In Part 3, Give the Media What They Want, Dave presents tips on how to exploit what is potentially your group’s most powerful ally – the media. Dave’s tips: One, it’s imperative to see journalists as colleagues helping to get your story out; two, for small groups to succeed they must make their groups seem bigger than they are; three, be fearless, gutsy and creative to give the media a dynamite story they can’t resist. To illustrate point three, Dave tells three stories – The John Street Count, The Smog Hike and The Pee Wee Herman Picture Show.

To watch Dave’s presentation on the Mayfield website, the venue for his lecture, click on the following linked title. Better yet, watch an embedded video of Dave’s 29-minute video below, which includes my transcript with text highlighting of key sections.

Note that the transcript for Part 3 starts at about the 13:22-minute mark and ends at about the 20:01-minute mark.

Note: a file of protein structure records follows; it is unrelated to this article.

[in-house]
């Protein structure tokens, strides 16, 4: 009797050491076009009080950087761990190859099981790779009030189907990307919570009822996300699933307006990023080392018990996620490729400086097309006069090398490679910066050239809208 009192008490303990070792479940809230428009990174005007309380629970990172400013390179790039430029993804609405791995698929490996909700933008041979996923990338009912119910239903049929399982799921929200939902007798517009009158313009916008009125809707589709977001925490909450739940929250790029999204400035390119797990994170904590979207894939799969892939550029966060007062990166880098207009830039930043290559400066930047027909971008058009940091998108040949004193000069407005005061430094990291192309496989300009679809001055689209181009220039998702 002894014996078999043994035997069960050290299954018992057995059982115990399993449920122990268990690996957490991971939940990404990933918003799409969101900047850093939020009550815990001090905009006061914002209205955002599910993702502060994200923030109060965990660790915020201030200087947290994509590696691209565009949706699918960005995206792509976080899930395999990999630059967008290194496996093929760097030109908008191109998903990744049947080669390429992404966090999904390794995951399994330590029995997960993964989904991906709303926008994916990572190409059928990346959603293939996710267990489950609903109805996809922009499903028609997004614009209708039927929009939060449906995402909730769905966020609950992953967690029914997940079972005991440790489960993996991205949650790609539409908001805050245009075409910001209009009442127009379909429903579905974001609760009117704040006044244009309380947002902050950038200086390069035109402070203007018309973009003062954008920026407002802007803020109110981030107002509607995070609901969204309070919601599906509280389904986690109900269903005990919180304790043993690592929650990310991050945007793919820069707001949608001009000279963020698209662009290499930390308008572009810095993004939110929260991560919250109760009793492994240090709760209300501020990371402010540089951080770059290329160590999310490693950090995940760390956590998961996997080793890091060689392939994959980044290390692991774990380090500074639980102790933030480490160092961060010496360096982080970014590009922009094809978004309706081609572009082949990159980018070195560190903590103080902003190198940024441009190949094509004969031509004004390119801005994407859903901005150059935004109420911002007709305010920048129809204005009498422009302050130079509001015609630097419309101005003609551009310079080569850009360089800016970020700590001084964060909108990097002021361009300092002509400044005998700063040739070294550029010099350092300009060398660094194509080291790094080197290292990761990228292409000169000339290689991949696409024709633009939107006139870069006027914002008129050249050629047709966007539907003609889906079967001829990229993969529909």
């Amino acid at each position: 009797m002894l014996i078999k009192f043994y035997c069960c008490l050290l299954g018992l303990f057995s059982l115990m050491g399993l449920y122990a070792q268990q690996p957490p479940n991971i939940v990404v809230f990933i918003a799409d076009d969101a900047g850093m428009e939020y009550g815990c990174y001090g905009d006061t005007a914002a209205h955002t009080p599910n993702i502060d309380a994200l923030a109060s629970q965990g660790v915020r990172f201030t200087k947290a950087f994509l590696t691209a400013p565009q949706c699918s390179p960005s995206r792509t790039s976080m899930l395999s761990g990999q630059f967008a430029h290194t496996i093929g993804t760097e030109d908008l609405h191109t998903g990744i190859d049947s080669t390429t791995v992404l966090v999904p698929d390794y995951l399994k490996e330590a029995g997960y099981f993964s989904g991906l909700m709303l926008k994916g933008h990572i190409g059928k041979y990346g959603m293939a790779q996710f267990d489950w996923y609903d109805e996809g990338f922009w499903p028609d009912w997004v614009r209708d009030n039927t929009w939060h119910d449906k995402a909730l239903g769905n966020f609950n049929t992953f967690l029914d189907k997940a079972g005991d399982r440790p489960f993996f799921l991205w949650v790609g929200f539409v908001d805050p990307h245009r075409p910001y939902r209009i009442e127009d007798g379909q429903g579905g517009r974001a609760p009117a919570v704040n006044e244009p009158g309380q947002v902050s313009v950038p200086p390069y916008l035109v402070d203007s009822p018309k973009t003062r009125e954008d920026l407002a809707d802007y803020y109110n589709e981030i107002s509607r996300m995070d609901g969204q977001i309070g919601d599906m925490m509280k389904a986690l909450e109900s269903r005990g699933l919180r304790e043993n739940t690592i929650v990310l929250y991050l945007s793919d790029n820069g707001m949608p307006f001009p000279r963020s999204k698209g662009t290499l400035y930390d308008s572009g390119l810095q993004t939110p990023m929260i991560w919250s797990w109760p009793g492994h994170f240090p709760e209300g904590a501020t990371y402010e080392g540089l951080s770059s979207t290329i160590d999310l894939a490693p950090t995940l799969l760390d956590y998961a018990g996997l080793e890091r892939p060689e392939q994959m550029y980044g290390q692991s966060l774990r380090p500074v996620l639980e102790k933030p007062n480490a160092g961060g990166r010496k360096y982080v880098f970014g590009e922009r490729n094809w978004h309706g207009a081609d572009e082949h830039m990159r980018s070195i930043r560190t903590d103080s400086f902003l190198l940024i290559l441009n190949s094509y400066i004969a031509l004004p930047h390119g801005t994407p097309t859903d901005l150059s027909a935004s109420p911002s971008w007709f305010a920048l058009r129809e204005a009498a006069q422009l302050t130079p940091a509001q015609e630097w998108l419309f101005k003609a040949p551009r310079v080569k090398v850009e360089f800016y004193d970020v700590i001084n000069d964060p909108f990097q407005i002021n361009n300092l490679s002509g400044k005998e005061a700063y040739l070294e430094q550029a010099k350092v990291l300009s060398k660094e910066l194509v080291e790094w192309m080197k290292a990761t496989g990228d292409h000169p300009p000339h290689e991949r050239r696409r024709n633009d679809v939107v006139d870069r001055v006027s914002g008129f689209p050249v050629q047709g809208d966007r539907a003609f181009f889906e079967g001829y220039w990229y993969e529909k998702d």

Five Good Ideas: Campaigning for Social Change, Dave Meslin, Maytree, January 17, 2012.

TRANSCRIPT (Start at the 13:22-minute mark)

Number 3 – Give the media what they want. The media is such a powerful tool for us. Imagine how much it costs to pay for an ad on the front page of the newspaper. None of us will ever be able to afford that. But, if you can get a journalist to like what you’re doing and they put your story on the front page of the paper, you’ve just reached tens or hundreds of thousands of people for free. So the media is worth so much money to us and so much exposure, and relates back to that first topic of getting beyond the usual suspects.

So, how do you do that? A few quick tips.